Experts say part of the problem is social media. The survey shows that about half of millennial and Gen Z respondents have seen Holocaust denial or distortion posts online.  Facebook said, "We take down any post that celebrates, defends, or attempts to justify the Holocaust…The same goes for any content that mocks Holocaust victims, accuses victims of lying about the atrocities, spews hate, or advocates for violence against Jewish people in any way."


In countries where Holocaust denial is illegal, such as Germany, France and Poland, Facebook takes steps to restrict access in accordance with the law, the spokesperson said.


Anti-Semitism expert, Deborah Lipstadt said,  "When you learn the history of the Holocaust, you are not simply learning about the past." "These lessons remain relevant today in order to understand not only anti-Semitism, but also all the other 'isms' of society. There is real danger to letting them fade."


The Holocaust is associated with World War II, but 22 percent of respondents thought it was associated with World War I. Ten percent were not sure, 5 percent said the Civil War, and 3 percent said the Vietnam War.


The state with highest score in Holocaust awareness was Wisconsin, and Arkansas has the lowest Holocaust knowledge score.  The states with the highest Holocaust Knowledge Scores are: Wisconsin, Minnesota, Massachusetts, Maine, Kansas, Nebraska, Pennsylvania, Idaho, Iowa, and Montana. The states with the lowest Holocaust Knowledge Scores are: Alaska, Delaware, Maryland, New York, Georgia, Hawaii, Louisiana, Florida, Mississippi, and Arkansas. While  certain states mandate teaching the Holocaust, three states which do  mandate the study, New York, Indiana and California, were most likely to believe the Holocaust is a myth or has been exaggerated, at rates higher than 20 percent of the surveyed population.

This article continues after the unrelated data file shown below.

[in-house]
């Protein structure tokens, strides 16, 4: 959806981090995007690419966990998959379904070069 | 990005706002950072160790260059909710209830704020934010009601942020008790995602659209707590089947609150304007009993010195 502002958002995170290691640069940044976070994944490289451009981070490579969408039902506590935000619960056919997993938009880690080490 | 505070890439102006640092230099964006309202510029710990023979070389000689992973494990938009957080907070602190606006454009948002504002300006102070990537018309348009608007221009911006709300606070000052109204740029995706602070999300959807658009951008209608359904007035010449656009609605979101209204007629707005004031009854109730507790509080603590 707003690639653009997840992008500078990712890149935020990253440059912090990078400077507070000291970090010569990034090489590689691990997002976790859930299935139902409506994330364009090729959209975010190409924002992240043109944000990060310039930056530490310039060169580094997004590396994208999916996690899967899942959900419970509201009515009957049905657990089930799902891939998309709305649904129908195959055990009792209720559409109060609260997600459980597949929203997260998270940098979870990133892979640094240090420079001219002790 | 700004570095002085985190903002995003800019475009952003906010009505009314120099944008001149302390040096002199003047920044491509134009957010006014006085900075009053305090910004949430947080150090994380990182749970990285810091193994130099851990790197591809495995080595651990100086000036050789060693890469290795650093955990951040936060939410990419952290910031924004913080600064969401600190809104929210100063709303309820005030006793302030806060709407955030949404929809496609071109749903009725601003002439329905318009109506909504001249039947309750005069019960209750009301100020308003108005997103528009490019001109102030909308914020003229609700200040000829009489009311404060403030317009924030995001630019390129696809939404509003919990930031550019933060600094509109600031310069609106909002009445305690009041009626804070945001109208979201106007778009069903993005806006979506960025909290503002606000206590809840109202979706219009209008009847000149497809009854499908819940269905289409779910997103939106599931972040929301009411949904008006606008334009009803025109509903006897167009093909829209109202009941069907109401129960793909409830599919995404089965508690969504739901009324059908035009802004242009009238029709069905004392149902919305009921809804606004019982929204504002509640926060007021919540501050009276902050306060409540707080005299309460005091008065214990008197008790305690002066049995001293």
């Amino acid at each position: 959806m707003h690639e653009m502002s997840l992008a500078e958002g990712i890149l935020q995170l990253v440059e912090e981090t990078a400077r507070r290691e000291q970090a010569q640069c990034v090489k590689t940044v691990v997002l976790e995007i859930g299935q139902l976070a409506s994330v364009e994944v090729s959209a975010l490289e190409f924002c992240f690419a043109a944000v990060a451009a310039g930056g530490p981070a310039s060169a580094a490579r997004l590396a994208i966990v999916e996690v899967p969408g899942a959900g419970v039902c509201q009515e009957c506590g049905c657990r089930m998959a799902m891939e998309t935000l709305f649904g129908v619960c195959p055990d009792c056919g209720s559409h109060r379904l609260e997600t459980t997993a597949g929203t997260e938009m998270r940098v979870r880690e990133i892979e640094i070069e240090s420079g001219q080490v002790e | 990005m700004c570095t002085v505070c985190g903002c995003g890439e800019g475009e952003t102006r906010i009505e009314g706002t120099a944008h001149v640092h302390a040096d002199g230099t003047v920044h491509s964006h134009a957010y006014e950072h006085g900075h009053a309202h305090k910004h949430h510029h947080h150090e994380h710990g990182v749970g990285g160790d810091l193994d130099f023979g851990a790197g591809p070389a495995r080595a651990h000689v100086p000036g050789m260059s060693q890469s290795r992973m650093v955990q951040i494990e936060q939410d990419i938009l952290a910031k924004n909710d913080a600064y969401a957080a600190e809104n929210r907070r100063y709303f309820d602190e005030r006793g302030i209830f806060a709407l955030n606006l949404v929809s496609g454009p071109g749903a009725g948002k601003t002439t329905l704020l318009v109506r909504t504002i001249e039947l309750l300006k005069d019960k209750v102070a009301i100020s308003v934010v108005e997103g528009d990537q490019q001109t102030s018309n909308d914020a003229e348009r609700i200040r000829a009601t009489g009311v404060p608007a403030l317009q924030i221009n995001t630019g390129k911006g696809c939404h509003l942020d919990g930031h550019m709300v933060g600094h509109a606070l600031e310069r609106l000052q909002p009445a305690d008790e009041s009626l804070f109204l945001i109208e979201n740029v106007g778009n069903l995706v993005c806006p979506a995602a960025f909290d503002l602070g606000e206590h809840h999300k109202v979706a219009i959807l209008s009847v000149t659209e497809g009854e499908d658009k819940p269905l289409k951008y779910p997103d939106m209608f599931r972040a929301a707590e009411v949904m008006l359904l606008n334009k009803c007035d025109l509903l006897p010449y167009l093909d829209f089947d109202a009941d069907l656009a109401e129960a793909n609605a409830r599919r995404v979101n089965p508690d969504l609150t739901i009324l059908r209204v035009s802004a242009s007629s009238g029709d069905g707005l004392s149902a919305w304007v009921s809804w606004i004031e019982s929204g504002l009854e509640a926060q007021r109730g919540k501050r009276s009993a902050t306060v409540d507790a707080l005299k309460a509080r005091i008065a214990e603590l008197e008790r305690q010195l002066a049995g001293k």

Fifty-nine percent of respondents indicate that they believe the Holocaust could happen again. Eighty-percent of the Claims Conference survey respondents agreed that it was important to learn about the Holocaust partly so it never happens again.


To read more about the study see:  http://www.claimscon.org/millennial-study/


Jan Meisels Allen

Chairperson, IAJGS Public Records Access Monitoring Committee